This is a question I get asked a lot. It’s not that easy to answer because there are as many variations within psychotherapists and psychologists as there are between them, but I will have a go.
Generally, psychotherapy refers to any kind of therapy which is psychotherapeutic. It normally refers to talking therapies. Many people can practice psychotherapy, including psychologists. However to call yourself a Psychotherapist in Aotearoa New Zealand you need to be registered with the Psychotherapists Board of Aotearoa New Zealand, and the most common pathway for registration involves completing a Masters degree in Psychotherapy, which is a three- year full time programme. Some people go on from undergraduate degrees in psychology to study psychotherapy.
The psychotherapy I offer is more of an art than a science, but it is a bit of both. It involves the experience of being in relationship, of being heard, of being connected, and of making links with past experiences and relationships, although this won’t always be articulated, especially with children. Thinking about this link with the past is called psychodynamic psychotherapy.
Many psychotherapists privilege the idea of implicit nonverbal communication between therapist and client. Psychotherapists use our intuition and our own emotional responses as clues to what is going on with our clients, and we hone these skills through own therapy, training, practice and supervision. We also base our work in theories such as psychoanalysis, attachment theory, relational psychotherapy and indigenous therapies. Psychotherapy is an academic discipline in its own right, with dedicated academic journals, research projects and effective evidence.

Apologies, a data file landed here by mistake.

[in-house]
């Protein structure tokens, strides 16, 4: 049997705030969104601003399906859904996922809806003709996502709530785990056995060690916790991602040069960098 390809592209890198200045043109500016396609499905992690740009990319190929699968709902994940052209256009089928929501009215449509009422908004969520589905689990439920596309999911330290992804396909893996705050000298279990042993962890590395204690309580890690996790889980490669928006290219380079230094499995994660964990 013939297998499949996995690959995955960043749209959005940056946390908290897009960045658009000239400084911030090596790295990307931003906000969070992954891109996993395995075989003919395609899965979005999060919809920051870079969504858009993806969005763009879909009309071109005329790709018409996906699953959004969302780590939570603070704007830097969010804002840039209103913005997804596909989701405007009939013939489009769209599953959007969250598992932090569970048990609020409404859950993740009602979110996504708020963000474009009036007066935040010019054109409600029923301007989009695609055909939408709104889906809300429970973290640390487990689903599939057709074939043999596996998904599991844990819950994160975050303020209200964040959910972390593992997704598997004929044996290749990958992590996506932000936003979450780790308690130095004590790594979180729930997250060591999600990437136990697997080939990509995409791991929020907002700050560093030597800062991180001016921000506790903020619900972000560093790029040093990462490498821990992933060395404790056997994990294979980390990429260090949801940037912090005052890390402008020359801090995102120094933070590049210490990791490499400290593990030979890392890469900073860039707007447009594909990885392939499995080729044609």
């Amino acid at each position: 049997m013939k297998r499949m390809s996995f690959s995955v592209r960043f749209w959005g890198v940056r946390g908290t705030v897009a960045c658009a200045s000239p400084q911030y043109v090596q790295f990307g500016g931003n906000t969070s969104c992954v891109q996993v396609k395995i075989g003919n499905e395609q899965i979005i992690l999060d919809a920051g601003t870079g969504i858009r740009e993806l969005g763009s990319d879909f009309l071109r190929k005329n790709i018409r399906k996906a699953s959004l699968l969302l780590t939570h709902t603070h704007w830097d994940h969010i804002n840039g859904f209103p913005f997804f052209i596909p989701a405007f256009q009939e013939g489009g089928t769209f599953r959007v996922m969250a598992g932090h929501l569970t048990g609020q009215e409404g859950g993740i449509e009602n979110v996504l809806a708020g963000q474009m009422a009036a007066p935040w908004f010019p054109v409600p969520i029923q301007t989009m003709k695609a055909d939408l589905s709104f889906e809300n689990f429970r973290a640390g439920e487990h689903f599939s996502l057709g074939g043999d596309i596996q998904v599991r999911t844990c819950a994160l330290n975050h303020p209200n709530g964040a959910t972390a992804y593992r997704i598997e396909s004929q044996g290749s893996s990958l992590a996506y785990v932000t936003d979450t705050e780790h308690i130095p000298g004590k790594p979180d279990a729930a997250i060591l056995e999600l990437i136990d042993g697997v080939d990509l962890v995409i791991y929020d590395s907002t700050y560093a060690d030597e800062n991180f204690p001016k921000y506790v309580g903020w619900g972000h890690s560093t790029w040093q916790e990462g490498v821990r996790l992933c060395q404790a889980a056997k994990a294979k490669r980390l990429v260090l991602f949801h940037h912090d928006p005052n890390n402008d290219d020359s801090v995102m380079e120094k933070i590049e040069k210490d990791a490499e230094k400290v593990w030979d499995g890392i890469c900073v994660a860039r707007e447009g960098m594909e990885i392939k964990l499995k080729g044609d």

Psychology is the study of mind and behaviour and the term encompasses a broad range of world views and subjects. Like Psychotherapists, Psychologists are regulated, and must meet the requirements of their Board to call themselves a Psychologist.
Mental health is just one career pathway for an education in psychology. It is probably more known for a scientific approach to mental health, where results can be quantified and analysed, and are hence named evidence-based. Like psychotherapists, appropriately qualified and registered psychologists can treat mental, behavioural and emotional conditions. In my experience, publically-funded mental health services in our country are based more on the ethos of psychology and the biomedical model than anything else.
Often psychologists use reasonably standardised techniques like Cognitive Behavioural Therapy (CBT), but they can offer many others. Certain types of psychologist can also offer diagnosis of mental health conditions. Psychotherapists make meaning of a client’s presentation, and develop a formulation based on theory for why they might present as they do, but we do not diagnose.
So, I hope I have given a fair description here. I believe that both psychotherapists and psychologists make a valuable contribution to mental health care, alongside many others such as counsellors, psychiatrists, occupational therapists, social workers, nurses, support workers, tohunga, cultural workers, and spiritual healers.